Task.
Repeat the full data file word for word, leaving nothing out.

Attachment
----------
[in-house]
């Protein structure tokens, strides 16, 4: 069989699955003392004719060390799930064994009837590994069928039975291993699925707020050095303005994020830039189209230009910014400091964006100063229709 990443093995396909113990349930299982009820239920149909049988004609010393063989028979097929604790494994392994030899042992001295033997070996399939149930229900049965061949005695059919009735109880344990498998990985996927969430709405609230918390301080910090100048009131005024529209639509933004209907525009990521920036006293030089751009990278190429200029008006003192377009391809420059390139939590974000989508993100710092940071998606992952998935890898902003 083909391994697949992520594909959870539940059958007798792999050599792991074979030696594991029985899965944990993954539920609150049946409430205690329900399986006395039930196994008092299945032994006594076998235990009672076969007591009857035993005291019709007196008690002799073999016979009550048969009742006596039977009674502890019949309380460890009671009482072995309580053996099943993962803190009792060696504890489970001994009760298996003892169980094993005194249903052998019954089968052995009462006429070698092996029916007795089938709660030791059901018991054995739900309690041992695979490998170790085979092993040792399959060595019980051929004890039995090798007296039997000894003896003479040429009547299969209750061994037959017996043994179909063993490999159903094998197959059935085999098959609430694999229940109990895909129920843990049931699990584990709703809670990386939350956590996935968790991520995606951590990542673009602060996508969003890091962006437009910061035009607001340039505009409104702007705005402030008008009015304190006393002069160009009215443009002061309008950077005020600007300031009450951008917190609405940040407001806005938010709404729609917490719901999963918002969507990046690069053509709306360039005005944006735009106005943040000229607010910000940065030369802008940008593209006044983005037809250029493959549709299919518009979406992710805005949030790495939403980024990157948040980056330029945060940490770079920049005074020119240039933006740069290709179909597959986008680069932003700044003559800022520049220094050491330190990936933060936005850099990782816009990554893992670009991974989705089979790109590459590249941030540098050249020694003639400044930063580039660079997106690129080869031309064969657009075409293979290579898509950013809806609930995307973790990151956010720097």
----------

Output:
[in-house]
């Protein structure tokens, strides 16, 4: 069989699955003392004719060390799930064994009837590994069928039975291993699925707020050095303005994020830039189209230009910014400091964006100063229709 990443093995396909113990349930299982009820239920149909049988004609010393063989028979097929604790494994392994030899042992001295033997070996399939149930229900049965061949005695059919009735109880344990498998990985996927969430709405609230918390301080910090100048009131005024529209639509933004209907525009990521920036006293030089751009990278190429200029008006003192377009391809420059390139939590974000989508993100710092940071998606992952998935890898902003 083909391994697949992520594909959870539940059958007798792999050599792991074979030696594991029985899965944990993954539920609150049946409430205690329900399986006395039930196994008092299945032994006594076998235990009672076969007591009857035993005291019709007196008690002799073999016979009550048969009742006596039977009674502890019949309380460890009671009482072995309580053996099943993962803190009792060696504890489970001994009760298996003892169980094993005194249903052998019954089968052995009462006429070698092996029916007795089938709660030791059901018991054995739900309690041992695979490998170790085979092993040792399959060595019980051929004890039995090798007296039997000894003896003479040429009547299969209750061994037959017996043994179909063993490999159903094998197959059935085999098959609430694999229940109990895909129920843990049931699990584990709703809670990386939350956590996935968790991520995606951590990542673009602060996508969003890091962006437009910061035009607001340039505009409104702007705005402030008008009015304190006393002069160009009215443009002061309008950077005020600007300031009450951008917190609405940040407001806005938010709404729609917490719901999963918002969507990046690069053509709306360039005005944006735009106005943040000229607010910000940065030369802008940008593209006044983005037809250029493959549709299919518009979406992710805005949030790495939403980024990157948040980056330029945060940490770079920049005074020119240039933006740069290709179909597959986008680069932003700044003559800022520049220094050491330190990936933060936005850099990782816009990554893992670009991974989705089979790109590459590249941030540098050249020694003639400044930063580039660079997106690129080869031309064969657009075409293979290579898509950013809806609930995307973790990151956010720097």